I am a recreational cyclist and a claims adjuster, so I have had many close calls and have handled claims involving vehicles and bicycles. I believe that cyclists & autos need to share the road and be very aware of each other. As a driver of an auto you need to be aware that bikes are on the road and watch for them. Treat them like another vehicle. You wouldn't cut off a driver coming up on your right if they were in a legal lane, which a bike lane is. You need to look for bikes on the road when you make a left hand turn, just like you would an auto.
As a cyclist you can't do stupid things like run a light, race up and pass a vehicle at an intersection, swerve in and out of traffic. You have to obey the same rules of the road as an auto. That doesn't mean that you can't pass stopped vehicles coming up to & through an intersection, you just have to ride in a reasonable manner.
My biggest issue is I live in a rural area & there are no bike lanes in most of the areas I ride. On some roads there isn't even a shoulder. Many motorist act like they don't like cyclists & don't think they should share the road. I have had doors opened into me, been yelled at to get a car and I have had some drivers go so far as to swerve into me. They simply don't want to share the road.
I agree with many of the comments made so far and think it is important to clarify regulations and expectations, and enforce them. I wanted to add that this is not just important for cyclists and drivers, but also pedestrians. Recently I was almost hit by a cyclist as I was crossing the street at a four-way stop sign - the car was stopped for me, but the bicycle was obviously planning to roll through the intersection since he was going right on red and did not see me crossing in front of the car.
Until 1992, I only biked, never owned a car, mainly because I was against the ecological footprint of cars. I have been concerned ever since the ecology movement of the 1970s, when I was in high school and headed the first Ecology Club at my high school, then headed the first recycling center in college. Since then, I have owned a car because of (1) living in a part of the country that required a motor vehicle, and (2) lately because I have a child. However, whenever we can, we ride our bikes. This still means that there are occasions during the week when we must use a car.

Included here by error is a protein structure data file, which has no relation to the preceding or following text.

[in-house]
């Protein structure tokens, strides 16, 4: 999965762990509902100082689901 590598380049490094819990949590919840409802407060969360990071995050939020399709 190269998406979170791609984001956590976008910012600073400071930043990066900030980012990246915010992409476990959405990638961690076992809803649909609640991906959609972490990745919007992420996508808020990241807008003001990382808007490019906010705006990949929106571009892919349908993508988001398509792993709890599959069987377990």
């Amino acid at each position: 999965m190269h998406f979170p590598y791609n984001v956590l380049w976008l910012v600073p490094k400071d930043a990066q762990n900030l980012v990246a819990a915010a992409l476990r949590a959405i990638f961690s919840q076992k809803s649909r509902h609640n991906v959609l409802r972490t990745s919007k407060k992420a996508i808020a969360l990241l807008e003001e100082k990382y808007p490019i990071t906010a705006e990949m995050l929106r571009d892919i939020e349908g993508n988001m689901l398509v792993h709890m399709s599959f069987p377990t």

What I find troubling in Portland is the obnoxious sense of self-righteousness I've experienced on the part of bike riders as they encounter me as a driver. In one case, I needed to pass a bike rider downtown and had to do so quickly in order to avoid a construction site in the road ahead. At the next intersection, the bike rider caught up with me and rapped on my window, expecting me to have a conversation, I suppose, about my having passed him. At that point, I felt that this constituted a form of harrassment. I did not do anything to endanger anyone, nor did I feel I owed this biker an explanation. However, through the window he was trying to put blame on me for having passed him in a way that he found unacceptable (he of course did not know my side of the story re the construction site). I simply waved at him and drove off when the light changed.
After having ridden for so many years, I believe firmly that bikers need to follow the same rules of the road as cars, but that we must also provide bike lanes wherever possible for biker protection. Bikers also need to recognize that many of us are both bikers and drivers, out of necessity, and they might consider changing their own aggressive and politicized attitudes towards others on the road.
Simply put, cyclists should follow the same rules of the road as cars. The obvious difference here is that a cyclist is more vulnerable to serious injury than a car in the case of an accident.
But that difference shouldn't release a cyclist from responsibility.
I have seen more often than not, the same cyclist acting like a car on one block and a pedestrian on another block. A driver is already being vigilant about jaywalking peds, traffic signals and responsible cyclists.
No sane driver wants to mow down a cyclist. But often I think cyclists assume they deserve a protective bubble around them.
I have come close to being hit by far more cyclists than cars downtown Portland (generally from whizing through red lights or stop signs or around corners). From observations, it seems much more likely for bicycles to 'bend' traffic rules than cars. It seems to me that if we all - drivers, cyclists and pedestrians - are to share well, everyone should follow the same rules. Those that break them should be cited equally.
I have even thought that perhaps cyclists of a certian age should perhaps be 'liscenced' so as to ensure (by testing) that they are aware of the traffic laws that apply as well as safety issues that will benefit us all.
As a long-time cyclist in urban environments, both here and abroad, I think the key to surviving traffic is to be totally aware of your space, and to keep a defensible space around you as much as possible. You have to watch the traffic around you and keep track of what drivers are doing. In fact, you have to anticipate what they might be doing next. You cannot blithely cycle in traffic believing that the white line of your bike lane will protect you from getting doored or run over. Pay attention and stay alive.
Hello. I work as a driver with ups. There are some roads that I drive that have heavy truck traffic both ways and very little shoulder, yet, foolishly enough, bicyclist choose to ride down roads like this. I think in many cases people who bike exclusively are quite self righteous and intentionally behave in ways that might cause problems for motorists. Bicyclist often want to have it both ways. They want all of the benefits afforded both a pedestrian and a motorist.